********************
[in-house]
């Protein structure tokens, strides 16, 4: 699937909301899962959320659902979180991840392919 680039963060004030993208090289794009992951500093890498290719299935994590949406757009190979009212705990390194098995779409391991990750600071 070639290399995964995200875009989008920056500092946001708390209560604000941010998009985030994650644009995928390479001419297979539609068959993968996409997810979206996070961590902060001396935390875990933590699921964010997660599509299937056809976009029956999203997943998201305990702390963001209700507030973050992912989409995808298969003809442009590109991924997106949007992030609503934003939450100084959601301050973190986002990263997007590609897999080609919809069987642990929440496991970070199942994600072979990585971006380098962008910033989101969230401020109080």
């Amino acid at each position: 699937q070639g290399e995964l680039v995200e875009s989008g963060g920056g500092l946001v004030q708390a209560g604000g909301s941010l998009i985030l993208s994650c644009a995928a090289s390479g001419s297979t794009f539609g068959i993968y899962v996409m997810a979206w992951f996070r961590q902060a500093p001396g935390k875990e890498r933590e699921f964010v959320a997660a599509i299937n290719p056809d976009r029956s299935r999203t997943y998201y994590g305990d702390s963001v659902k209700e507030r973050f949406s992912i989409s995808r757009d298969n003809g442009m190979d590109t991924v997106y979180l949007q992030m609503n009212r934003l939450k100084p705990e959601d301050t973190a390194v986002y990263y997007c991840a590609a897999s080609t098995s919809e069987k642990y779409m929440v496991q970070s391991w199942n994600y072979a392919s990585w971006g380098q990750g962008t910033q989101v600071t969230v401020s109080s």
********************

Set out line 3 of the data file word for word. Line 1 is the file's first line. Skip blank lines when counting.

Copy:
């Amino acid at each position: 699937q070639g290399e995964l680039v995200e875009s989008g963060g920056g500092l946001v004030q708390a209560g604000g909301s941010l998009i985030l993208s994650c644009a995928a090289s390479g001419s297979t794009f539609g068959i993968y899962v996409m997810a979206w992951f996070r961590q902060a500093p001396g935390k875990e890498r933590e699921f964010v959320a997660a599509i299937n290719p056809d976009r029956s299935r999203t997943y998201y994590g305990d702390s963001v659902k209700e507030r973050f949406s992912i989409s995808r757009d298969n003809g442009m190979d590109t991924v997106y979180l949007q992030m609503n009212r934003l939450k100084p705990e959601d301050t973190a390194v986002y990263y997007c991840a590609a897999s080609t098995s919809e069987k642990y779409m929440v496991q970070s391991w199942n994600y072979a392919s990585w971006g380098q990750g962008t910033q989101v600071t969230v401020s109080s």